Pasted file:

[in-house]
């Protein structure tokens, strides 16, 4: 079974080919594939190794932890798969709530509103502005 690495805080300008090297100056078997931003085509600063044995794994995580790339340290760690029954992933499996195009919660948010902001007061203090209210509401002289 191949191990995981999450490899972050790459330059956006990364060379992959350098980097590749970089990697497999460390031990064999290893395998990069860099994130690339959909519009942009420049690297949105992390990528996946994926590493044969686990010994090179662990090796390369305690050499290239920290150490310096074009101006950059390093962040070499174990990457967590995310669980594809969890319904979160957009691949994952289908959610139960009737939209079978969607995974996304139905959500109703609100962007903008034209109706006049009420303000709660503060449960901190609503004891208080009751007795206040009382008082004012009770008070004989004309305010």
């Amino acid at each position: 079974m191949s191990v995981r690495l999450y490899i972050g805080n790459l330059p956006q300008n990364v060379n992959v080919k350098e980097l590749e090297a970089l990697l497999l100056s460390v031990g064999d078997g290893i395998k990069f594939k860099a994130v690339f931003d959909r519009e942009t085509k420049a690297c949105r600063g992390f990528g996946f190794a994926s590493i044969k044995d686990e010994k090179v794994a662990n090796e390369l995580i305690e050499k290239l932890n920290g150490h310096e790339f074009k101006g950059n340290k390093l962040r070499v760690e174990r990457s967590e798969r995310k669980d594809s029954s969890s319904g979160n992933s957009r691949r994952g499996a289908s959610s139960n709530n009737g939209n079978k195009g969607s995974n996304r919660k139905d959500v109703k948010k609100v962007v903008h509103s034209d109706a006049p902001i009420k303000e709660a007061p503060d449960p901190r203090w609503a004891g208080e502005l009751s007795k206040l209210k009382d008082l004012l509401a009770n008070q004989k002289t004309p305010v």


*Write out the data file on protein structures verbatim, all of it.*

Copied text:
[in-house]
């Protein structure tokens, strides 16, 4: 079974080919594939190794932890798969709530509103502005 690495805080300008090297100056078997931003085509600063044995794994995580790339340290760690029954992933499996195009919660948010902001007061203090209210509401002289 191949191990995981999450490899972050790459330059956006990364060379992959350098980097590749970089990697497999460390031990064999290893395998990069860099994130690339959909519009942009420049690297949105992390990528996946994926590493044969686990010994090179662990090796390369305690050499290239920290150490310096074009101006950059390093962040070499174990990457967590995310669980594809969890319904979160957009691949994952289908959610139960009737939209079978969607995974996304139905959500109703609100962007903008034209109706006049009420303000709660503060449960901190609503004891208080009751007795206040009382008082004012009770008070004989004309305010």
């Amino acid at each position: 079974m191949s191990v995981r690495l999450y490899i972050g805080n790459l330059p956006q300008n990364v060379n992959v080919k350098e980097l590749e090297a970089l990697l497999l100056s460390v031990g064999d078997g290893i395998k990069f594939k860099a994130v690339f931003d959909r519009e942009t085509k420049a690297c949105r600063g992390f990528g996946f190794a994926s590493i044969k044995d686990e010994k090179v794994a662990n090796e390369l995580i305690e050499k290239l932890n920290g150490h310096e790339f074009k101006g950059n340290k390093l962040r070499v760690e174990r990457s967590e798969r995310k669980d594809s029954s969890s319904g979160n992933s957009r691949r994952g499996a289908s959610s139960n709530n009737g939209n079978k195009g969607s995974n996304r919660k139905d959500v109703k948010k609100v962007v903008h509103s034209d109706a006049p902001i009420k303000e709660a007061p503060d449960p901190r203090w609503a004891g208080e502005l009751s007795k206040l209210k009382d008082l004012l509401a009770n008070q004989k002289t004309p305010v």